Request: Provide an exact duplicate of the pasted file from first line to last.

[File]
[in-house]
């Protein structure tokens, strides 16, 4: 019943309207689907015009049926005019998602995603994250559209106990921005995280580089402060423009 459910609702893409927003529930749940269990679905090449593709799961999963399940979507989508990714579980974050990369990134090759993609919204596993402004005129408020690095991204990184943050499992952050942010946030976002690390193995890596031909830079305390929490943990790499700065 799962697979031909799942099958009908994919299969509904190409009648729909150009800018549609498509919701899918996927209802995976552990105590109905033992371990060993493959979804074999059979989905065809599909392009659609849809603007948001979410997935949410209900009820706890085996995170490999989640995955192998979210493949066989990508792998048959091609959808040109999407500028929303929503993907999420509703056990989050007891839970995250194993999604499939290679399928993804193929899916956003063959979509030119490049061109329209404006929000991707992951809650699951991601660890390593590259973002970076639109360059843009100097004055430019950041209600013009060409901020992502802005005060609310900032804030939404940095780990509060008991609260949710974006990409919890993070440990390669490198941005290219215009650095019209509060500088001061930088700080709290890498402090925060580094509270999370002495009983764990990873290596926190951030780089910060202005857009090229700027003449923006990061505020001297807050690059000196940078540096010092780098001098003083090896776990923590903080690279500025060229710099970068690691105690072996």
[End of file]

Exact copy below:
[in-house]
């Protein structure tokens, strides 16, 4: 019943309207689907015009049926005019998602995603994250559209106990921005995280580089402060423009 459910609702893409927003529930749940269990679905090449593709799961999963399940979507989508990714579980974050990369990134090759993609919204596993402004005129408020690095991204990184943050499992952050942010946030976002690390193995890596031909830079305390929490943990790499700065 799962697979031909799942099958009908994919299969509904190409009648729909150009800018549609498509919701899918996927209802995976552990105590109905033992371990060993493959979804074999059979989905065809599909392009659609849809603007948001979410997935949410209900009820706890085996995170490999989640995955192998979210493949066989990508792998048959091609959808040109999407500028929303929503993907999420509703056990989050007891839970995250194993999604499939290679399928993804193929899916956003063959979509030119490049061109329209404006929000991707992951809650699951991601660890390593590259973002970076639109360059843009100097004055430019950041209600013009060409901020992502802005005060609310900032804030939404940095780990509060008991609260949710974006990409919890993070440990390669490198941005290219215009650095019209509060500088001061930088700080709290890498402090925060580094509270999370002495009983764990990873290596926190951030780089910060202005857009090229700027003449923006990061505020001297807050690059000196940078540096010092780098001098003083090896776990923590903080690279500025060229710099970068690691105690072996």